|Journal||# Articles (Crossref)||# Articles (SpringerLink)||# OA Articles (Crossref)||# OA Articles (SpringerLink)|
|J. of Autism and Developmental Disorders||1180||1371||132||174|
|J. of Business Ethics||1316||1859||119||142|
~~The results are clear: When it comes to journal metrics (both OA and total), Crossref data is too sketchy to rely on.~~
(Update (2018-04-16): As Najko Jahn correctly points out, the gap between SpringerLink and Crossref numbers can be explained with filtering issues: Springer journals may contain "Online First" articles which are not assigned to a print issue and therefore won't show up in a search for print publication dates on Crossref. We will have to look more closely into this.)
This brought us directly to our second approach: Using the statistics from SpringerLink instead of Crossref. Technically there are two ways to do this: The first is one is to download search result files from SpringerLink in CSV format and count the the number of entries within, the second one is to make use of web scraping to directly read the results count from the search page. While this approach lead to an accurate count of articles, it had an unforseen drawback which rendered it unsuable in the end: The time frame of the articles on SpringerLink is not identical to the one in our collection. While the "period" field in the offsetting dataset relates to the acceptance date of an article, the date filter on SpringerLink relates to the print publication date, which usually occurs significantly later, often not until the next calendar year. In our experience there is no possibility to use another type of date as filter on SpringerLink, so simple usage of these numbers would lead to incorrect comparisons and thus is not an option.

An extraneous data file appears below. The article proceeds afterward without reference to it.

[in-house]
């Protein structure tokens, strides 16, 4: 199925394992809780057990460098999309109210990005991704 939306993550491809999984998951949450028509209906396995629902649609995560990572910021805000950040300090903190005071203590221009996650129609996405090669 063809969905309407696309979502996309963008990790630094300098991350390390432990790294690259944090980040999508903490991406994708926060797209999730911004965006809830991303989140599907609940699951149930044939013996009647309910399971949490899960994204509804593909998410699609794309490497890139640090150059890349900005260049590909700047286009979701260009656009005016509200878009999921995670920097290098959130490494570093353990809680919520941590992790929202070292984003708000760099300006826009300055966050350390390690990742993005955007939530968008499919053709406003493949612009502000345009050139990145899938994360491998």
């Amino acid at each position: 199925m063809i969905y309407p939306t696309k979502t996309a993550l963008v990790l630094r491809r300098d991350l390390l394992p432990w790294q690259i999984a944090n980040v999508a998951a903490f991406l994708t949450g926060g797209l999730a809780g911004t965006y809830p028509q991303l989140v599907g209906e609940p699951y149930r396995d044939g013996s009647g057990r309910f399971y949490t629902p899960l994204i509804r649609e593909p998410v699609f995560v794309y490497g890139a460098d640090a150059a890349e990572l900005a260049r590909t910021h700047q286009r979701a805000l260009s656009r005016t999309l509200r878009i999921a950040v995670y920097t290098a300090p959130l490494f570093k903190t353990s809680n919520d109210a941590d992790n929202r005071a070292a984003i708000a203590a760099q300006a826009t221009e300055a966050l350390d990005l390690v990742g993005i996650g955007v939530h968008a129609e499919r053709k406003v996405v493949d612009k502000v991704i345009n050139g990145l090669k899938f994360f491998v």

In the end we had to include an additional normalisation step to make the dates compatible: This would include downloading the aforementioned CSV lists for every journal present in our dataset from SpringerLink, looking up every single offsetting article in those lists (via the DOI) and retreiving the print publication date. This would effectively convert our offsetting data to "Springer print publication time" and make it comparable to the SpringerLink journal metrics. We would then aggregate the articles into journals and years and create an OLAP cube and a treemap visualisation.
While this approach proved successful and made an analysis of offsetting coverage possible, there are 2 potential problems:
- Since the time frame of the offsetting_coverage dataset has been altered, it is no longer comparable to the original offsetting collection in terms of years (for instance, offsetting lists 6,892 articles for the 2016 period in contrast to 5,113 articles in offsetting_coverage).
- It's not a catch-all solution, since it relies on Springer's web portal and search engine. A long-term approach should be based on a public, publisher-independent data source like Crossref, but as we saw this would likely require improvements in data comprehension and quality.